Recognition of the above plus points has created new opportunities for market expansion and increased revenue for palm oil companies, that is, greater economic success.

However in Malaysia, it has not taken off as well as it could. A lot of potential remains untapped. We’re still unable to qualify as a low-carbon biofuel to take advantage of the biofuel quota mandate in the EU and US, which would boost the demand for made-in-Malaysia biofuels, internationally as well as domestically.

Malaysia has not yet successfully qualified for reserved biofuels quota primarily because it is unable to comply with the qualifying conditions. In order to qualify, among other conditions, palm oil producers need to show that the carbon footprint (lifecycle analysis) of palm biofuel / biodiesel is at least 20% to 35% lower than that of fossil fuels they are meant to replace.

As such, for the time being we can only compete in the open market in the EU and US based on the price differential with fossil fuel. But the good news is that these potentials CAN be put within reach quite easily – reason being we are not that far off in the first place.

In Europe, any biofuel used in diesel mixtures to participate in the mandated quota must offer a 35% carbon reduction according to life-cycle analysis, whereas palm biodiesel only offers 19%. So at present we are unable to penetrate the European mandated market. However, this trend can be reversed using available innovative technology which has the potential to actually bring about a further reduction of more than 35%. The technology even has the potential to give 2nd generation biofuels a run for their money.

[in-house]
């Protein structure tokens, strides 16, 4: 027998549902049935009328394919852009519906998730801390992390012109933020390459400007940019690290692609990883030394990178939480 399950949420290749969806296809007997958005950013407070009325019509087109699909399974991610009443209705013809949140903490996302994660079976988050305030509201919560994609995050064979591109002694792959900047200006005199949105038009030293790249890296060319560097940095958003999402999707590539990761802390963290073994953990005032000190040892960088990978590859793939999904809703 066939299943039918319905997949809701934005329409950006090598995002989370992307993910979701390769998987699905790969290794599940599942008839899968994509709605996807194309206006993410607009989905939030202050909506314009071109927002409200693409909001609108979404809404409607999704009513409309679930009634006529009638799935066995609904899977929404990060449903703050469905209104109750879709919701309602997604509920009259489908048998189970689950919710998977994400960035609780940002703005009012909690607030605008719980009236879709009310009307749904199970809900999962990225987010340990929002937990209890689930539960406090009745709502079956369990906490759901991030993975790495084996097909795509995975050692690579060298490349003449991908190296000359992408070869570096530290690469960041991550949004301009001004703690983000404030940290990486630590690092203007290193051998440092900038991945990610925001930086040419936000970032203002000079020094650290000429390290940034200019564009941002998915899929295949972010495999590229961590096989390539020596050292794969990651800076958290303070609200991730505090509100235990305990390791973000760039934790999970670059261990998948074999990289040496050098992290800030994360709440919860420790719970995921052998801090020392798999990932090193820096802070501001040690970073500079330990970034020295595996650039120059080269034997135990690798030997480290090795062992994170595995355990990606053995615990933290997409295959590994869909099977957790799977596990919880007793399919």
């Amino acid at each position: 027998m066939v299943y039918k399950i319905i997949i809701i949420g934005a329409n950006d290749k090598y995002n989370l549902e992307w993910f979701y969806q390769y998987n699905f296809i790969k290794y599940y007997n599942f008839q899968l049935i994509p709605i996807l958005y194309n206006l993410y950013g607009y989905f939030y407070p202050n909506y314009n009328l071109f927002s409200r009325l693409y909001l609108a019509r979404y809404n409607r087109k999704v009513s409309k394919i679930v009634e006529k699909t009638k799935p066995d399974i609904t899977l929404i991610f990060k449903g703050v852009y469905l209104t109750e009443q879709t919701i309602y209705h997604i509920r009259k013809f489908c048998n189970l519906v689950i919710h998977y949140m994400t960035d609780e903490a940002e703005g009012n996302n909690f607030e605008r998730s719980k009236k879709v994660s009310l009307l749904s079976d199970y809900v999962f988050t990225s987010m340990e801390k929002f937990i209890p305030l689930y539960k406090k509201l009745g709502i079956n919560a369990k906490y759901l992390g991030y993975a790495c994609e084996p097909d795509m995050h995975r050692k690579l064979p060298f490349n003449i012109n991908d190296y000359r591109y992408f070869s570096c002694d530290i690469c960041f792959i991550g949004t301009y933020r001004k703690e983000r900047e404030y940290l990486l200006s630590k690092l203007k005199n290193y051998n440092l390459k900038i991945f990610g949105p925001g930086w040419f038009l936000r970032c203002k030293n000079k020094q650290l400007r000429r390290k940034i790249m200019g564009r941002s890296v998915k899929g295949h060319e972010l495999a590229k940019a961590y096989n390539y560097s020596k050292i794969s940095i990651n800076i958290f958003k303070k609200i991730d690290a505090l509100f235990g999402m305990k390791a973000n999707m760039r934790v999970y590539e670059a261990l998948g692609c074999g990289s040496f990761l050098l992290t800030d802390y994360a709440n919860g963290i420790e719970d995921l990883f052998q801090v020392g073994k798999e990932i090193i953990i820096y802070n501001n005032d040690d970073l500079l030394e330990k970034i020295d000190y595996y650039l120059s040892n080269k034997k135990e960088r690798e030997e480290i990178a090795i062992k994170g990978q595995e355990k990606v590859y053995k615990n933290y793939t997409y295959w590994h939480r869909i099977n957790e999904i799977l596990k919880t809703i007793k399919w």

In the case of the US, the U.S. Environmental Protection Agency EPA has ruled that Malaysian palm oil biodiesel does not qualify for renewable fuel substitution market because it can only reduce lifecycle GHG emissions by 17%. EPA requires at least a 20% reduction to qualify for its renewable fuel mandatory quota. This means in the case of the US, we only need to qualify for a further mere 3% reduction in lifecycle GHG emissions to qualify for its quotas.

Here is where the strength of our technology comes in – its transformative ability to lower the carbon footprint of palm oil production significantly compared with existing levels. The proposed innovative technology may be a small step for the mill but a giant leap for the industry.

The technology proposed is relatively new but being a drop-in retrofit application, it is practical with minimum disruption to palm oil mill operations.

With an investment payback period of 1-4 years and an IRR ranging from 20% to 90%, it would certainly be worth exploring based on these economic parameters alone. But this technology offers much more, that is, a gateway to qualify for the, till now elusive, reserved and lucrative biofuel markets.

It must be conceded that the larger palm oil companies have been pursuing sustainable practices in the agricultural aspects for some time, such as, opting to plant in degraded land, and staying away from forests and peat soil. The next logical step would be to look at energy efficiency at the mills to optimise the clean energy potential of biomass residue.

It is encouraging to note that more and more plantation companies are embracing sustainability as a long term process and openly welcoming partnerships with others towards this end, especially in those areas where niche expertise is not available within the company.

This article re-looks at some of the current engineering practices in palm oil mills. Our vision should be that in future all palm oil mills are redesigned to be energy-efficient as this will enhance sustainability through several channels, namely savings in fuel oil, harvesting of surplus biomass, and supply of heat and power to utilities or general industries. But the good news is that profitability need not be compromised. In fact there is even more money to be made from the sources mentioned above as well as successful entry into the biofuels markets.

We are the last generation that can fight climate change. We have a duty to act.

Ban Ki-moon
Secretary General,
United Nations
12 January 2015